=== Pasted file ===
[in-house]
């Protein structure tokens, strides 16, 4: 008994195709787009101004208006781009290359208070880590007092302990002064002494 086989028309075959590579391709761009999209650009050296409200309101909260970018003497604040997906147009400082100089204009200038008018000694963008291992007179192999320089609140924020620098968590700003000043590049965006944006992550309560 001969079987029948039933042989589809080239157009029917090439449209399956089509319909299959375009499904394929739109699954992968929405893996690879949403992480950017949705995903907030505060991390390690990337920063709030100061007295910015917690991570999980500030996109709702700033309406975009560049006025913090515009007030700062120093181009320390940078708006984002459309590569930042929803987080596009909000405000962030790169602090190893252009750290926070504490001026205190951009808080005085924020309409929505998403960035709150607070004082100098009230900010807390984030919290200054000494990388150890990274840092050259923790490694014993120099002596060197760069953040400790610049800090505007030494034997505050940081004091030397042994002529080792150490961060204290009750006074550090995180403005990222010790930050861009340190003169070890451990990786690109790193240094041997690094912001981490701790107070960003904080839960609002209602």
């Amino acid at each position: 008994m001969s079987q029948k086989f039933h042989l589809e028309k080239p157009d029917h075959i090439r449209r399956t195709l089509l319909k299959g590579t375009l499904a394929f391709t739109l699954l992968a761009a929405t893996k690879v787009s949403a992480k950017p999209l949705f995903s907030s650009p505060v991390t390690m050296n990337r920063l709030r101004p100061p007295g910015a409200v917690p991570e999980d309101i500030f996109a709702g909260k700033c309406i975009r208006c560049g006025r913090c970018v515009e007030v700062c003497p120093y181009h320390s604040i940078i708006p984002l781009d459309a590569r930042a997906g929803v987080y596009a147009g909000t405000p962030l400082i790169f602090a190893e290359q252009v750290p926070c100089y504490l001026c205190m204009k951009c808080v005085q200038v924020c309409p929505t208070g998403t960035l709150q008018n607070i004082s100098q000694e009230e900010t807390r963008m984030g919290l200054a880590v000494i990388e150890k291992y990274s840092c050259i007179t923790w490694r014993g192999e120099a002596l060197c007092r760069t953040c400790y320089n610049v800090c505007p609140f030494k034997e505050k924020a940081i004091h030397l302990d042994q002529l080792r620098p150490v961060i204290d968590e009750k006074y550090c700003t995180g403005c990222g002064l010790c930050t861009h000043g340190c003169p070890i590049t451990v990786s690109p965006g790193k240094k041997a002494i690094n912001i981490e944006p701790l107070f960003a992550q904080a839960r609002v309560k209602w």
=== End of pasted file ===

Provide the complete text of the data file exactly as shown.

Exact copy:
[in-house]
């Protein structure tokens, strides 16, 4: 008994195709787009101004208006781009290359208070880590007092302990002064002494 086989028309075959590579391709761009999209650009050296409200309101909260970018003497604040997906147009400082100089204009200038008018000694963008291992007179192999320089609140924020620098968590700003000043590049965006944006992550309560 001969079987029948039933042989589809080239157009029917090439449209399956089509319909299959375009499904394929739109699954992968929405893996690879949403992480950017949705995903907030505060991390390690990337920063709030100061007295910015917690991570999980500030996109709702700033309406975009560049006025913090515009007030700062120093181009320390940078708006984002459309590569930042929803987080596009909000405000962030790169602090190893252009750290926070504490001026205190951009808080005085924020309409929505998403960035709150607070004082100098009230900010807390984030919290200054000494990388150890990274840092050259923790490694014993120099002596060197760069953040400790610049800090505007030494034997505050940081004091030397042994002529080792150490961060204290009750006074550090995180403005990222010790930050861009340190003169070890451990990786690109790193240094041997690094912001981490701790107070960003904080839960609002209602």
């Amino acid at each position: 008994m001969s079987q029948k086989f039933h042989l589809e028309k080239p157009d029917h075959i090439r449209r399956t195709l089509l319909k299959g590579t375009l499904a394929f391709t739109l699954l992968a761009a929405t893996k690879v787009s949403a992480k950017p999209l949705f995903s907030s650009p505060v991390t390690m050296n990337r920063l709030r101004p100061p007295g910015a409200v917690p991570e999980d309101i500030f996109a709702g909260k700033c309406i975009r208006c560049g006025r913090c970018v515009e007030v700062c003497p120093y181009h320390s604040i940078i708006p984002l781009d459309a590569r930042a997906g929803v987080y596009a147009g909000t405000p962030l400082i790169f602090a190893e290359q252009v750290p926070c100089y504490l001026c205190m204009k951009c808080v005085q200038v924020c309409p929505t208070g998403t960035l709150q008018n607070i004082s100098q000694e009230e900010t807390r963008m984030g919290l200054a880590v000494i990388e150890k291992y990274s840092c050259i007179t923790w490694r014993g192999e120099a002596l060197c007092r760069t953040c400790y320089n610049v800090c505007p609140f030494k034997e505050k924020a940081i004091h030397l302990d042994q002529l080792r620098p150490v961060i204290d968590e009750k006074y550090c700003t995180g403005c990222g002064l010790c930050t861009h000043g340190c003169p070890i590049t451990v990786s690109p965006g790193k240094k041997a002494i690094n912001i981490e944006p701790l107070f960003a992550q904080a839960r609002v309560k209602w």